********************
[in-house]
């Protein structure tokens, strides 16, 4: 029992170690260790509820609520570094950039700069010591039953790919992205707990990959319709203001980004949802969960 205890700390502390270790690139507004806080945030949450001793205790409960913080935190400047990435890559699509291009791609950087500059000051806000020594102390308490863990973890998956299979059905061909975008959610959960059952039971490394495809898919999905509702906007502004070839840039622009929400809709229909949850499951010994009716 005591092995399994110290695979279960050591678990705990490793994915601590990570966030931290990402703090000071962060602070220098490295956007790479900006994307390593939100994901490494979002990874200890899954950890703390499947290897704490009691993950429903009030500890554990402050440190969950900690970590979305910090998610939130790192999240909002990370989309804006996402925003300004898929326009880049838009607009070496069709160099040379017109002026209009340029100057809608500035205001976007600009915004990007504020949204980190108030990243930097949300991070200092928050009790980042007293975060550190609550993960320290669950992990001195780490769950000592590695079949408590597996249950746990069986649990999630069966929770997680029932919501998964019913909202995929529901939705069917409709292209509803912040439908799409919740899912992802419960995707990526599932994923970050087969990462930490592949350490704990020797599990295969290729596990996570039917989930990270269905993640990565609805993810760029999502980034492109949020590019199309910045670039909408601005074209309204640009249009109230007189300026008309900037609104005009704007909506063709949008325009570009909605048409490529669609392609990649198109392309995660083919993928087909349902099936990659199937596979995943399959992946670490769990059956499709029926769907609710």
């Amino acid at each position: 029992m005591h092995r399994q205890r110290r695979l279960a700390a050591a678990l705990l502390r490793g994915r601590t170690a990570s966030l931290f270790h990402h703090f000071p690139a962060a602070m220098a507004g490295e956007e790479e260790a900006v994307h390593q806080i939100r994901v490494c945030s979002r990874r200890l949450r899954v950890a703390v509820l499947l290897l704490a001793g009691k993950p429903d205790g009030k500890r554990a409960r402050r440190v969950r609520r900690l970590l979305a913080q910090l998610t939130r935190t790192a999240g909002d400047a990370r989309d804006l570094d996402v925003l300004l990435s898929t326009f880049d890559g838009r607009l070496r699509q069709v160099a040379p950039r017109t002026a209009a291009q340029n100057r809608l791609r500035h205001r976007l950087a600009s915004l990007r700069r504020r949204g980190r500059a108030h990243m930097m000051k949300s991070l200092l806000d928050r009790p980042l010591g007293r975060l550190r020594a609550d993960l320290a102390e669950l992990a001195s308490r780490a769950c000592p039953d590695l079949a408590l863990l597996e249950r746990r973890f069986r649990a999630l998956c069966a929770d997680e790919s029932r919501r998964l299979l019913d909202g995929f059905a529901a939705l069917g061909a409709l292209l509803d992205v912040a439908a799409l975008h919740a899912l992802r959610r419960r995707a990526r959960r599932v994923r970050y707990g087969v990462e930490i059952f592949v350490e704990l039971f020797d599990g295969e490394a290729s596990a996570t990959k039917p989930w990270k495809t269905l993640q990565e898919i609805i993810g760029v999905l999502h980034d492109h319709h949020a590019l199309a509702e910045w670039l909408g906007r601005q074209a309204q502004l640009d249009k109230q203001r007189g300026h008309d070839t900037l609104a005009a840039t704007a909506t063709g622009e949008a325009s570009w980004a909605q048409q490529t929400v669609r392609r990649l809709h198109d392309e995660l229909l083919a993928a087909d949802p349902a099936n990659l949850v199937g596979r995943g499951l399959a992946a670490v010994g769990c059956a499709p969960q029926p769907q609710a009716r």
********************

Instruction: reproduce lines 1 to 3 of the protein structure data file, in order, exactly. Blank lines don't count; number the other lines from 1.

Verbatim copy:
[in-house]
């Protein structure tokens, strides 16, 4: 029992170690260790509820609520570094950039700069010591039953790919992205707990990959319709203001980004949802969960 205890700390502390270790690139507004806080945030949450001793205790409960913080935190400047990435890559699509291009791609950087500059000051806000020594102390308490863990973890998956299979059905061909975008959610959960059952039971490394495809898919999905509702906007502004070839840039622009929400809709229909949850499951010994009716 005591092995399994110290695979279960050591678990705990490793994915601590990570966030931290990402703090000071962060602070220098490295956007790479900006994307390593939100994901490494979002990874200890899954950890703390499947290897704490009691993950429903009030500890554990402050440190969950900690970590979305910090998610939130790192999240909002990370989309804006996402925003300004898929326009880049838009607009070496069709160099040379017109002026209009340029100057809608500035205001976007600009915004990007504020949204980190108030990243930097949300991070200092928050009790980042007293975060550190609550993960320290669950992990001195780490769950000592590695079949408590597996249950746990069986649990999630069966929770997680029932919501998964019913909202995929529901939705069917409709292209509803912040439908799409919740899912992802419960995707990526599932994923970050087969990462930490592949350490704990020797599990295969290729596990996570039917989930990270269905993640990565609805993810760029999502980034492109949020590019199309910045670039909408601005074209309204640009249009109230007189300026008309900037609104005009704007909506063709949008325009570009909605048409490529669609392609990649198109392309995660083919993928087909349902099936990659199937596979995943399959992946670490769990059956499709029926769907609710």
């Amino acid at each position: 029992m005591h092995r399994q205890r110290r695979l279960a700390a050591a678990l705990l502390r490793g994915r601590t170690a990570s966030l931290f270790h990402h703090f000071p690139a962060a602070m220098a507004g490295e956007e790479e260790a900006v994307h390593q806080i939100r994901v490494c945030s979002r990874r200890l949450r899954v950890a703390v509820l499947l290897l704490a001793g009691k993950p429903d205790g009030k500890r554990a409960r402050r440190v969950r609520r900690l970590l979305a913080q910090l998610t939130r935190t790192a999240g909002d400047a990370r989309d804006l570094d996402v925003l300004l990435s898929t326009f880049d890559g838009r607009l070496r699509q069709v160099a040379p950039r017109t002026a209009a291009q340029n100057r809608l791609r500035h205001r976007l950087a600009s915004l990007r700069r504020r949204g980190r500059a108030h990243m930097m000051k949300s991070l200092l806000d928050r009790p980042l010591g007293r975060l550190r020594a609550d993960l320290a102390e669950l992990a001195s308490r780490a769950c000592p039953d590695l079949a408590l863990l597996e249950r746990r973890f069986r649990a999630l998956c069966a929770d997680e790919s029932r919501r998964l299979l019913d909202g995929f059905a529901a939705l069917g061909a409709l292209l509803d992205v912040a439908a799409l975008h919740a899912l992802r959610r419960r995707a990526r959960r599932v994923r970050y707990g087969v990462e930490i059952f592949v350490e704990l039971f020797d599990g295969e490394a290729s596990a996570t990959k039917p989930w990270k495809t269905l993640q990565e898919i609805i993810g760029v999905l999502h980034d492109h319709h949020a590019l199309a509702e910045w670039l909408g906007r601005q074209a309204q502004l640009d249009k109230q203001r007189g300026h008309d070839t900037l609104a005009a840039t704007a909506t063709g622009e949008a325009s570009w980004a909605q048409q490529t929400v669609r392609r990649l809709h198109d392309e995660l229909l083919a993928a087909d949802p349902a099936n990659l949850v199937g596979r995943g499951l399959a992946a670490v010994g769990c059956a499709p969960q029926p769907q609710a009716r």